Watching The Deer Hunter without the war (or any of the all male sequences) proved fascinating if unfulfilling. Katharine Hepburn and Pauline Kael, among others, once dismissed Meryl's technical facilities as being too 'click click click' mechanical -- but I prefer to think of her unmistakably quick gear shifting in crucial scenes here as emotional fluidity. This is just right for Linda, a woman who continually vacillates. For all of Meryl's skill and the resulting Oscar nomination (even if she weren't so skilled, Oscar voters often favor "the girl" in male dominant dramas with supporting actress nominations), Linda proves to be a frustrating character to hang a film on. I imagine The Deer Hunter is much more fulfilling than this smaller drama of a particular girlwoman. It's not only that the film defines Linda in the abstracted space between two men but that Linda defines herself this way, too. In the hauntingly sad rendition of "God Bless America" which closes the film (it's the first of many times we'd hear Streep sing on movie screens) she seems as shell shocked as any soldier. The war, though entirely absent in her movie, is still a gaping abyss in her life, robbing her of one half of her self-defining equation. She'll forever remain undefined.

"God Bless America" one of the most aching finales in American film?
*
The Deer Hunter was nominated for 9 Oscars, winning 5 including Best Picture. Streep's first win was not among them. She lost to Maggie Smith, who took home her second Oscar for California Suite. But momentum is (nearly) all with Oscar and Streep, who was unmistakably the hottest "must cast!" actress in Hollywood at the time, would win her first Oscar the following year for Kramer Vs. Kramer.

Previous Article: Julia (1977)

31 comments:

Wayne B. said...

Perceptive article, never thought of the character this way before. Always found Linda weakly-drawn but the review makes me think the movie is worth a revisit. It has been three years since I last saw it...

"She'll forever remain undefined." Beautiful ending line. :)

Rick said...

Linda, as written in the script, was very vague ... many, including Cimino and De Niro have credited her with filling in her character.

Ann McD said...

Sacrilege! Why??
(I thought I'd indulge you)

But I think everyone is guilty of this with at least a movie or two. I'm curious to know whether you regreted doing this afterwards since its regarded so highly and you seem to admire what you saw.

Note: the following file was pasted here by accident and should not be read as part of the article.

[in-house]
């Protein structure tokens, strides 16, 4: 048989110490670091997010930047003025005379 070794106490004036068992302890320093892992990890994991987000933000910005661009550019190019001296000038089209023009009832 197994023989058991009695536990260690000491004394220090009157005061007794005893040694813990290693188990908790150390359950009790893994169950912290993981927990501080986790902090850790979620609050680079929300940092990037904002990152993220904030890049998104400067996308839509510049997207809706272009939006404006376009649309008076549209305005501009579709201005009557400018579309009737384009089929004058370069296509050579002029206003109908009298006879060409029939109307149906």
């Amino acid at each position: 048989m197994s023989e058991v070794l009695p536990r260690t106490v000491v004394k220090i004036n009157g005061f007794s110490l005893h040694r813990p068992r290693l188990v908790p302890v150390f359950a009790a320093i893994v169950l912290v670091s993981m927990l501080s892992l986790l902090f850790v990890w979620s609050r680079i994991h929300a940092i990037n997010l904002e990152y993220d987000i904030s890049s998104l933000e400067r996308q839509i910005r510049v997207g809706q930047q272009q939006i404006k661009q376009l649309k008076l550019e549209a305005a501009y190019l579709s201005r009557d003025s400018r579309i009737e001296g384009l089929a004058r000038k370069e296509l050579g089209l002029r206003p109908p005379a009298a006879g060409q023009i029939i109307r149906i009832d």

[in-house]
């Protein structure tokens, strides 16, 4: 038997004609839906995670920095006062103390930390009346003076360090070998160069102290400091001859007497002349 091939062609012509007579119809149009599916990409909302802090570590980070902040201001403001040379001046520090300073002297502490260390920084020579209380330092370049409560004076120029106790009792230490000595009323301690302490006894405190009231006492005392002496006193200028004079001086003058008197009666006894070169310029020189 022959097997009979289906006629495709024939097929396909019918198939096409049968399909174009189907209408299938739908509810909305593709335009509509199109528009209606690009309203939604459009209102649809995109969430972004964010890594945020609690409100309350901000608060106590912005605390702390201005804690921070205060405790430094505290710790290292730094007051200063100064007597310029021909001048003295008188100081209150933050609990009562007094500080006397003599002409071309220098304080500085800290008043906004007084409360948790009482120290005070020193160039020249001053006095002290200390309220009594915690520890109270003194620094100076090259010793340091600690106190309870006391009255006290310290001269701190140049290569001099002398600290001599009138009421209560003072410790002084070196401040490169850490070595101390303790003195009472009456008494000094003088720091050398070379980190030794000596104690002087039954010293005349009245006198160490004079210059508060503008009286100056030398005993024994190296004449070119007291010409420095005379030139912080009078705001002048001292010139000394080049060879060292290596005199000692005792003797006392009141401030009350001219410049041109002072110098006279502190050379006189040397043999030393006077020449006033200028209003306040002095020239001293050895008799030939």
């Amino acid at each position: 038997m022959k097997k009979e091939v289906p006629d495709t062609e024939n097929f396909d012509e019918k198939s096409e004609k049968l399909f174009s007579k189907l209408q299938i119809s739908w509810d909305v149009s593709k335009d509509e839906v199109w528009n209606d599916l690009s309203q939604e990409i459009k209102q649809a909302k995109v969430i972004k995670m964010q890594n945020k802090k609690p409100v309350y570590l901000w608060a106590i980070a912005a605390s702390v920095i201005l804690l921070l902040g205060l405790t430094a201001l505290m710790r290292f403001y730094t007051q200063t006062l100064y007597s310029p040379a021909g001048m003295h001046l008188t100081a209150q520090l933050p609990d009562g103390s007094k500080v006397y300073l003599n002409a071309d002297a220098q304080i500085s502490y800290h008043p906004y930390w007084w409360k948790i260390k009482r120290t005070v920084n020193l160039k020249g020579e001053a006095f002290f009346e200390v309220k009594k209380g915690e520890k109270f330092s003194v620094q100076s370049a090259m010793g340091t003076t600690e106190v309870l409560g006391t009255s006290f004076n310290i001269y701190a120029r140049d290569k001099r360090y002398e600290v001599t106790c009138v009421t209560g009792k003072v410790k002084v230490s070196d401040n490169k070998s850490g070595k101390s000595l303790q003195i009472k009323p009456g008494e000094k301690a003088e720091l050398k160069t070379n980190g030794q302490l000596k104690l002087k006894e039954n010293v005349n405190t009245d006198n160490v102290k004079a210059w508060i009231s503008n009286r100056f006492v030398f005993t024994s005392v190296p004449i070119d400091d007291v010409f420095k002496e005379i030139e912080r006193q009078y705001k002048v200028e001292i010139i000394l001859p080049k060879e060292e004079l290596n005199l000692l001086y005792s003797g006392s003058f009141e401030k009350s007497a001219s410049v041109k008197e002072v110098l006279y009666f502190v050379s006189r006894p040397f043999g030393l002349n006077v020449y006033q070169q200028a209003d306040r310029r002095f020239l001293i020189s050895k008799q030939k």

David Giancarlo said...

LOL

That's how I watch A Prairie Home Companion.

cal roth said...

This is one of the greatest movies ever. Please, see the whole thing. What about that Best Picture series? I miss it.

(Streep is fine here, but Maggie Smith is beyong marvelous)

adelutza said...

This is one of the films I cherish most and not because of Meryl Streep. Not that she doesn't play well or her her character is not well defined or anything like that. And I'm not a purist either. But saying that you can talk about a film without actually seeing it kind of bothers me. So I wrote this post without actually finishing reading the post. Meryl is OK in the film but the whole thing is not about her. He's just an accessory in it. I'm very much disappointed. You could have chosen another film for this experiment.

NATHANIEL R said...

@anne mcd thanks for indulging me ;)

um... i'm not sure i regret doing it this way per se... since I do think that's how people see movies now (piecemeal). and it's all i had time for --the movie being 3 hours long. but on the other hand i most definitely felt like I was missing the important stuff.

but i will be watching it again this year for the BPFTOI series. @cal which isn't dead so much as hibernating and it's all my fault (he declares weeping)

Doug said...

Ironically, this is how I watch California Suite, with Maggie Smith's (and sometimes Jane Fonda's) segment alone. It's the only way the film is watchable.

Kent said...

I always anticipate loving Meryl's performances even before I see the films. I wasn't too fond of this one and didn't think she deserved to be Oscar nominated.

However, she sure was preparing for her amazing work in KRAMER VS. KRAMER. Cannot wait to hear about that!

Jose said...

I'm among the few out there who thinks this film is awful.
It's nothing but a sentimental, trying to be tough, propagandistic account of a war that still casts a shadow over modern history.
I'm all for artists trying to cope with their eras in the best way they can, but I've never understood the appeal of this movie (especially when films like the brilliant "Apocalypse Now" and the underrated "Hi, Mom!" were being done at the same time).
I also think that "Coming Home" is in the same league...
With all that said, I think Streep owns that movie, you missed nothing else if you saw her bits Nat.

adelutza said...

How is this film propagandistic is beyond me

NATHANIEL R said...

Jose I don't know about it's larger message (yet) though i was a little worried about the constant claims of racism thrown its way.

but I LOVE Coming Home... did you mean it's in the same league as Deer Hunter or Hi Mom! i'm confused.

Jose said...

I meant I didn't like "Coming Home" either, even if I think Jane Fonda is absolutely perfect in it.
'78 is one of my least favorite Oscar years in terms of Best Picture.
I think films about Vietnam strike different chords for people watching them outside the States.
Like all those recent Iraq flicks that amounted to nothing, they seem weirdly apologetic and insincere.